A cure is coming for type 1 diabetes, perhaps in this generation.

Scientists across the world are exploring numerous angles of research in a bid to rid an estimated three million people of type 1 diabetes in the United States.

We take a look at five recent developments that have generated excitement in the diabetes community as a prospective cure for type 1 diabetes looms on the horizon.

5. Drug repurposing

Recruitment for human trials is to commence in 2015 to assess whether verapamil, a common blood pressure drug, can hold back the development of type 1 diabetes.

Verapamil was discovered by researchers at the University of Alabama, Birmingham, US, to slow the decline of insulin-producing beta cells and restore the ability of diabetic mice to produce insulin.

Verapamil also reduces levels of TXNIP, a protein in pancreatic beta cells which is released in people with type 1 diabetes, triggering a process which kills the insulin-producing cells.

52 adult patients newly diagnosed with type 1 diabetes will be enrolled for these trials over the coming year, which have been supported by a $2.1 million grant from the JDRF.

4. Artificial pancreas

Clinical trials on humans are also scheduled this year for the ßAir device, an implantable bio-artificial pancreas from Israeli company Beta-O2.

The first of eight patients with type 1 diabetes was implanted with ßAir in November 2014, which responds to blood glucose levels without the assistance of computer algorithms. This has so far limited the progress of this kind of treatment.

The device produces insulin from live beta cells, which are protected from attack in the immune system. The compromise for this protection is that the cells cannot access oxygen from the blood, which is why the device is kept topped up with oxygen.

The two-year pilot study is set to cost $1 million and will evaluate the safety, survival and function of the implanted Beta-O2 system to ensure it is simple to use in day-to-day life.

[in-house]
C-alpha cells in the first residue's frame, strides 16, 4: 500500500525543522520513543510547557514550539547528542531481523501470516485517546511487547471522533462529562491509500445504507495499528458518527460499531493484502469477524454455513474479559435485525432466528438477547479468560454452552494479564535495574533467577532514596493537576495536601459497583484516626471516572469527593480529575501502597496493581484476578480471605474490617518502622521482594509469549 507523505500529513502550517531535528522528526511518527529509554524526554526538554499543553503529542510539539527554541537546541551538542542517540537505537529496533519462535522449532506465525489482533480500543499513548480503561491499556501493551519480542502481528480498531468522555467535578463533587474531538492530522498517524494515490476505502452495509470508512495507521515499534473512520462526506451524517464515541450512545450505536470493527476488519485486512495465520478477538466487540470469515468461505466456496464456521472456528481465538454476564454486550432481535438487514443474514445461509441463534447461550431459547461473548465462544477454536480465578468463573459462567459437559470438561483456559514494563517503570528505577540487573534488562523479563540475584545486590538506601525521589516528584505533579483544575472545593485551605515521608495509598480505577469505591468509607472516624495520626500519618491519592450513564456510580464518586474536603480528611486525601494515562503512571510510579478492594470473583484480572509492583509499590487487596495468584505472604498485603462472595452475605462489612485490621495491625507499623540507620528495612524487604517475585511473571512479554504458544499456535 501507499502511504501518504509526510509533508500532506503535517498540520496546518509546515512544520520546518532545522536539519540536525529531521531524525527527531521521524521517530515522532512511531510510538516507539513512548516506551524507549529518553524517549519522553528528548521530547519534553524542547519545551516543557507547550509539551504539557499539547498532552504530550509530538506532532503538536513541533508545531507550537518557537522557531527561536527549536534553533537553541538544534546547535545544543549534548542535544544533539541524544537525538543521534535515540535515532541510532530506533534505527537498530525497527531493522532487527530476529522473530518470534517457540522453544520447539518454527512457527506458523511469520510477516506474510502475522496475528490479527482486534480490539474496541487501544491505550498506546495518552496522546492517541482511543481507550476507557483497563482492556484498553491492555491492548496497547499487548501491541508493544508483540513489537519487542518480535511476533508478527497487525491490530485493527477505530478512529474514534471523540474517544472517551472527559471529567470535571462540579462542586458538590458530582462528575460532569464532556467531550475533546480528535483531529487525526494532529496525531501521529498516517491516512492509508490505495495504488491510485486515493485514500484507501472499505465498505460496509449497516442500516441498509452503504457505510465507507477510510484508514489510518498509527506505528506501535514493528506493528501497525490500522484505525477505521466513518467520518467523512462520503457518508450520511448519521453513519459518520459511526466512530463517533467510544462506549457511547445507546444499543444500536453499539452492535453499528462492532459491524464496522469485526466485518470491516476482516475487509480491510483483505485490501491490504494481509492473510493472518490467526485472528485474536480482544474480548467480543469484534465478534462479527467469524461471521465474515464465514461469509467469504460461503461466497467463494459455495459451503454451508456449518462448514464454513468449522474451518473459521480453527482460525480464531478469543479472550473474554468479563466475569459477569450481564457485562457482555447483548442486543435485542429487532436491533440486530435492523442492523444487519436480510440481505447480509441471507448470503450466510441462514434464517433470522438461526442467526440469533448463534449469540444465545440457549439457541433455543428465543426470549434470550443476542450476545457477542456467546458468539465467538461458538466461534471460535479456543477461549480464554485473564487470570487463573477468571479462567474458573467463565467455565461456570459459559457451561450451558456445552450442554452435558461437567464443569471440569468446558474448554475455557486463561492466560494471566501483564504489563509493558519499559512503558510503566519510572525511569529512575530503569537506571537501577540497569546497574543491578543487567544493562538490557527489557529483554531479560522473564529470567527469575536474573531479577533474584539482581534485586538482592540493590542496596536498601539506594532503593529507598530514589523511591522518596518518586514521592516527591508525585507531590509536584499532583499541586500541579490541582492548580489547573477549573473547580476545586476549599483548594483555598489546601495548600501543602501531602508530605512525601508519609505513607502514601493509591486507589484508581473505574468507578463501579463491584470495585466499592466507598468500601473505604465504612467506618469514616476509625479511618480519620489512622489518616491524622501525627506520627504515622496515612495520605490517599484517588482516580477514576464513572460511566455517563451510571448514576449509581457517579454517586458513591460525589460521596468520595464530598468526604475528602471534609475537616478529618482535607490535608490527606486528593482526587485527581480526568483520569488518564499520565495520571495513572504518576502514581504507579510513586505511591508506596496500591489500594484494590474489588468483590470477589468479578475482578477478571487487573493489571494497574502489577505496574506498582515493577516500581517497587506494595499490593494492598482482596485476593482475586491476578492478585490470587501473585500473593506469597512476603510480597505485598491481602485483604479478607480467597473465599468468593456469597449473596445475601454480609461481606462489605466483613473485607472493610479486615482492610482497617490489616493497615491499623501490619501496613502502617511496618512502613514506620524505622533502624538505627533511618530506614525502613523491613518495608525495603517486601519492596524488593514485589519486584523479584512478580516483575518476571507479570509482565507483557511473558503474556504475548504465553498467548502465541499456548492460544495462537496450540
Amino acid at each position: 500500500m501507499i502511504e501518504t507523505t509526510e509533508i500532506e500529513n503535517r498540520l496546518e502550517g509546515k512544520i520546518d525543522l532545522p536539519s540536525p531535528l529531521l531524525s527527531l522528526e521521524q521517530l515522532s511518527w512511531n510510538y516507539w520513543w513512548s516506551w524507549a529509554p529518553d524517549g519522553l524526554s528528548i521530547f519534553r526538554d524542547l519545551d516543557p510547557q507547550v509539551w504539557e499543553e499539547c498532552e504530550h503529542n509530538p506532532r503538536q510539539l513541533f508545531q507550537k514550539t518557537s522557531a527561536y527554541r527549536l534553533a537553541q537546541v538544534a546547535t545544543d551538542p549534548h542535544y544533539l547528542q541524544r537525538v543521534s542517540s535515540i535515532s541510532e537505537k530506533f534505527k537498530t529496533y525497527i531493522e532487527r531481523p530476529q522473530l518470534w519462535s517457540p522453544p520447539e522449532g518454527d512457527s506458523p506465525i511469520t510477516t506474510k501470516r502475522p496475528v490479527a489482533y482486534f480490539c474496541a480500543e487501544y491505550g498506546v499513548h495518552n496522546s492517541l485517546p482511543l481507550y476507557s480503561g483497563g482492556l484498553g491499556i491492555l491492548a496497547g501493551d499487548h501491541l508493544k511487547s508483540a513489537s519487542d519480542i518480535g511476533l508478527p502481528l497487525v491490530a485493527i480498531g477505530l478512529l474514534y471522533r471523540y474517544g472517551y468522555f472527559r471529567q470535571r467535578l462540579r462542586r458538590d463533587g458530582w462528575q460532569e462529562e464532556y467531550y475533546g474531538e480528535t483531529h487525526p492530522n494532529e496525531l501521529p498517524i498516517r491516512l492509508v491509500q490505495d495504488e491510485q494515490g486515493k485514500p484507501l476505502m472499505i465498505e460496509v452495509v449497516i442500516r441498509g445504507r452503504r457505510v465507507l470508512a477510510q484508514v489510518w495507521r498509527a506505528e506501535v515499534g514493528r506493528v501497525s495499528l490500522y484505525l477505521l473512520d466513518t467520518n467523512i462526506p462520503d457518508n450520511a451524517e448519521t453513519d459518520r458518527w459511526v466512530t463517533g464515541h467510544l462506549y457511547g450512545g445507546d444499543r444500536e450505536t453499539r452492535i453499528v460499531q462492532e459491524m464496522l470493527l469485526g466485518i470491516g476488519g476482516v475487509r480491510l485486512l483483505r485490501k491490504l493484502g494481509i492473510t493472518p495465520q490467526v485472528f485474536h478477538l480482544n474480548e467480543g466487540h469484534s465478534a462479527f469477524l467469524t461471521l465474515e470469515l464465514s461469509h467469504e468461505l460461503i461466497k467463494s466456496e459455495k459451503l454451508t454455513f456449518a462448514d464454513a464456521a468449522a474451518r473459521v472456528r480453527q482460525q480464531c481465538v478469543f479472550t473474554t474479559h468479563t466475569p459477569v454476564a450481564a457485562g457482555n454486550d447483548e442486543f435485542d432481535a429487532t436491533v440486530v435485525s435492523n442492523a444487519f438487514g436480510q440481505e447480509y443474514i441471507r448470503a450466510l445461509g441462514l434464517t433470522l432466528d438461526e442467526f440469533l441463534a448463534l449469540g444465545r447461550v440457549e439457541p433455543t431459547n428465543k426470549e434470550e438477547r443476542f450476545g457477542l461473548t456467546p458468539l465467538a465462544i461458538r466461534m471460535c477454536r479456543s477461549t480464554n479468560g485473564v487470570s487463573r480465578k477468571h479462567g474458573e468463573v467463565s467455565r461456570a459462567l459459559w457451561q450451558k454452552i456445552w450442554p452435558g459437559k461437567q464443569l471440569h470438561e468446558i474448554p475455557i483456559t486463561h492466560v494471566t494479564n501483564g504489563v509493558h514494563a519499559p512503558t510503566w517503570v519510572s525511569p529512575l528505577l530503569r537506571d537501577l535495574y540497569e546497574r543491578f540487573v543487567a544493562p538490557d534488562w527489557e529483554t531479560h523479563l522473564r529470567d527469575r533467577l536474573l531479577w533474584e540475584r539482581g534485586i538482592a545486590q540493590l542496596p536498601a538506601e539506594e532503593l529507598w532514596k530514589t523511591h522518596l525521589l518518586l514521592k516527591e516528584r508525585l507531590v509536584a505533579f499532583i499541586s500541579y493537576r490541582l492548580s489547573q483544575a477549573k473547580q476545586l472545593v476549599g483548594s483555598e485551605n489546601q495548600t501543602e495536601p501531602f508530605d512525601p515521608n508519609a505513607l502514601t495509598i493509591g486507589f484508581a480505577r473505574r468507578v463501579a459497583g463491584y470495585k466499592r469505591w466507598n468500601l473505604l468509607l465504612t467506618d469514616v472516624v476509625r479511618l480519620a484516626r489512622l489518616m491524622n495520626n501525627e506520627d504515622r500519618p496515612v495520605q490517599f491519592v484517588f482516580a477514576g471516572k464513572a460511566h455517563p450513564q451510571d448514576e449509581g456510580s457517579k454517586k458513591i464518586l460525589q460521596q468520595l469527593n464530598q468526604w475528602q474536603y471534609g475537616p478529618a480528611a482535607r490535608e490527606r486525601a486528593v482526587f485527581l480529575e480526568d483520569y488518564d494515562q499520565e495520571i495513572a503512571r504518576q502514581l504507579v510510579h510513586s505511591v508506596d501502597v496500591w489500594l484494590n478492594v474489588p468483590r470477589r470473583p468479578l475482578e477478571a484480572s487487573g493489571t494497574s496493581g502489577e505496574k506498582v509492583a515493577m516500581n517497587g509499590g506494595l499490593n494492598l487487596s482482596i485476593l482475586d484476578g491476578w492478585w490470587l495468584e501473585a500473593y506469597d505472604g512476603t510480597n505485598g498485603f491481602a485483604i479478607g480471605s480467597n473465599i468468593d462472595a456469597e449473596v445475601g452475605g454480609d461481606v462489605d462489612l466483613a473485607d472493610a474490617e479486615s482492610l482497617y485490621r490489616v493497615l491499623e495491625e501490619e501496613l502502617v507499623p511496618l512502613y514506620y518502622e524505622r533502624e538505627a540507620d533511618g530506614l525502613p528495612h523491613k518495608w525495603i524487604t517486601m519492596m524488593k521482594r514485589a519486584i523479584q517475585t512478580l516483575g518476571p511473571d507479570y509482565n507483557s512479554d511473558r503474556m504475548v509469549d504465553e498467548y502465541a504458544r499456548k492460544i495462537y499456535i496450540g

3. Follicular helper T cells

For the first time, a specific T cell – the follicular helper T cell – was identified earlier this month as the reported cause of type 1 diabetes.

The cell was acknowledged by Professor Walker and her team at Royal Free Hospital, Hampstead, UK, which triggers an immune response resulting in insulin-producing cells being destroyed.

Walker and colleagues are now aiming to ascertain why T cells cause the destruction of insulin-producing cells in people with type 1 diabetes.

The significance of this finding was reported by Walker as an “important discovery” on the road to developing a cure for type 1 diabetes.

2. Beta cell transplantation

Scientists at Harvard University discovered a major breakthrough in October 2014 after successfully manufacturing the millions of beta cells necessary for human transplantation in type 1 diabetics.

These insulin-producing beta cells function as normal beta cells would, with tests on animals demonstrating that insulin is still being produced by the cells several months after implantation.

Xander University Professor at Harvard University, Doug Melton, believes their team are “now just one pre-clinical step away from the finish line”.

Hopes have now been raised that human transplantation could take place within years and that type 1 diabetics could produce their own insulin, instead of taking multiple daily injections.

1. Islet cell encapsulation

VC-01, a product from ViaCyte, the partner company of JDRF, encapsulates contains thousands of immature human islet cells derived from stem cells. These then mature into insulin-producing cells following implantation.

The first successful islet cell encapsulation therapy was implanted into a person with type 1 diabetes in October 2014, and additional trials are expected for 2015.

The VC-01 system keeps cells protected from immune system destruction, which could allow people with type 1 diabetes to automatically produce their own insulin.

VC-01 is being trialled at the University of California to evaluate its safety on people who have had type 1 diabetes for at least three years.

Which drug developments are you most excited for that could prospectively cure type 1 diabetes? Do you think that we will see a cure sooner rather than later?